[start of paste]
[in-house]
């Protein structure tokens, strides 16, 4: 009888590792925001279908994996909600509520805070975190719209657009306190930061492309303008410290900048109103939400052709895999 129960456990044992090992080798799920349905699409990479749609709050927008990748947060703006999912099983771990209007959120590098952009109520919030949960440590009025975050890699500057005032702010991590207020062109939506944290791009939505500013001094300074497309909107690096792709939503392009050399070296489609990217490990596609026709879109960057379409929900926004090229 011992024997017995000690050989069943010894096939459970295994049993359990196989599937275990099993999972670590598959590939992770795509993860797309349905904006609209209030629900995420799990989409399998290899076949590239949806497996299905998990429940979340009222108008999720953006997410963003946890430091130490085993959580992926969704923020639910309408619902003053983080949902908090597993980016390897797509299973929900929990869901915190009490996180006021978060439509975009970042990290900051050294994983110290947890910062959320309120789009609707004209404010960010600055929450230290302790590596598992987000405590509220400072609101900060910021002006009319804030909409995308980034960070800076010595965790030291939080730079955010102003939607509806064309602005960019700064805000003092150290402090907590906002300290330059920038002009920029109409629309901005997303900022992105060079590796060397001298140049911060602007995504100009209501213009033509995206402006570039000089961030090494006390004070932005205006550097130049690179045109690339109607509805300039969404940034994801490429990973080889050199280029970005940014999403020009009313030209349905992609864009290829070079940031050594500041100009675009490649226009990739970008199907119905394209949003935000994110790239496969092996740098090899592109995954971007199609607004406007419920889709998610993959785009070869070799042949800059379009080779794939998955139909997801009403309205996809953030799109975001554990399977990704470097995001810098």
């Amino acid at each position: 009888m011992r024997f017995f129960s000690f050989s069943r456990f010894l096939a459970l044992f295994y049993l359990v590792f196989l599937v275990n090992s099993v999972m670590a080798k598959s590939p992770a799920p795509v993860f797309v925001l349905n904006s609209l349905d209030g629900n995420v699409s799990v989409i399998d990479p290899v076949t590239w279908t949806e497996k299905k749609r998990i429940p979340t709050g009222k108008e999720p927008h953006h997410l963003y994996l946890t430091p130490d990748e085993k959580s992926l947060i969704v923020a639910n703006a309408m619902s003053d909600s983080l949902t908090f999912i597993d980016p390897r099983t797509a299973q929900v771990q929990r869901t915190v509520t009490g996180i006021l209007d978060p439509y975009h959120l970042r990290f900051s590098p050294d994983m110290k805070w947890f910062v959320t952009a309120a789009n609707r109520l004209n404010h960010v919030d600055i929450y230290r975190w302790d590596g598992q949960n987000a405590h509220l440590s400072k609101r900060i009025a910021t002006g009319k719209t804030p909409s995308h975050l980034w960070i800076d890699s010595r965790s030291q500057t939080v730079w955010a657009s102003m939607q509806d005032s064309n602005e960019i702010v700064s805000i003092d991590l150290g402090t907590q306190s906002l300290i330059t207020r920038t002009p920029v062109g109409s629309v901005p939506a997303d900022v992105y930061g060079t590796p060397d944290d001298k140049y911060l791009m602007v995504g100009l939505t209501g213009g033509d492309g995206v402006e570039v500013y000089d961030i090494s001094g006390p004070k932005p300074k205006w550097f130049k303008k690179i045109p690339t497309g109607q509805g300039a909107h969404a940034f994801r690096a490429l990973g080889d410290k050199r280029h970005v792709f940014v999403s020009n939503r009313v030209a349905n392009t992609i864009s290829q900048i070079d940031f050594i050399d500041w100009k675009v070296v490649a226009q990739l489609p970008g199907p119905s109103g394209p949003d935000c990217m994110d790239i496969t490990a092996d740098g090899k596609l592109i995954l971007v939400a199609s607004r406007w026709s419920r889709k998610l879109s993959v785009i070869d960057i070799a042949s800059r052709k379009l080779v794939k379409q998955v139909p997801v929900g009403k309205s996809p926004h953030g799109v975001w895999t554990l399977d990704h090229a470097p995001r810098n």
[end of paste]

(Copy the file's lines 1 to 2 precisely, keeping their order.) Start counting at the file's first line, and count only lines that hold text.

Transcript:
[in-house]
């Protein structure tokens, strides 16, 4: 009888590792925001279908994996909600509520805070975190719209657009306190930061492309303008410290900048109103939400052709895999 129960456990044992090992080798799920349905699409990479749609709050927008990748947060703006999912099983771990209007959120590098952009109520919030949960440590009025975050890699500057005032702010991590207020062109939506944290791009939505500013001094300074497309909107690096792709939503392009050399070296489609990217490990596609026709879109960057379409929900926004090229 011992024997017995000690050989069943010894096939459970295994049993359990196989599937275990099993999972670590598959590939992770795509993860797309349905904006609209209030629900995420799990989409399998290899076949590239949806497996299905998990429940979340009222108008999720953006997410963003946890430091130490085993959580992926969704923020639910309408619902003053983080949902908090597993980016390897797509299973929900929990869901915190009490996180006021978060439509975009970042990290900051050294994983110290947890910062959320309120789009609707004209404010960010600055929450230290302790590596598992987000405590509220400072609101900060910021002006009319804030909409995308980034960070800076010595965790030291939080730079955010102003939607509806064309602005960019700064805000003092150290402090907590906002300290330059920038002009920029109409629309901005997303900022992105060079590796060397001298140049911060602007995504100009209501213009033509995206402006570039000089961030090494006390004070932005205006550097130049690179045109690339109607509805300039969404940034994801490429990973080889050199280029970005940014999403020009009313030209349905992609864009290829070079940031050594500041100009675009490649226009990739970008199907119905394209949003935000994110790239496969092996740098090899592109995954971007199609607004406007419920889709998610993959785009070869070799042949800059379009080779794939998955139909997801009403309205996809953030799109975001554990399977990704470097995001810098």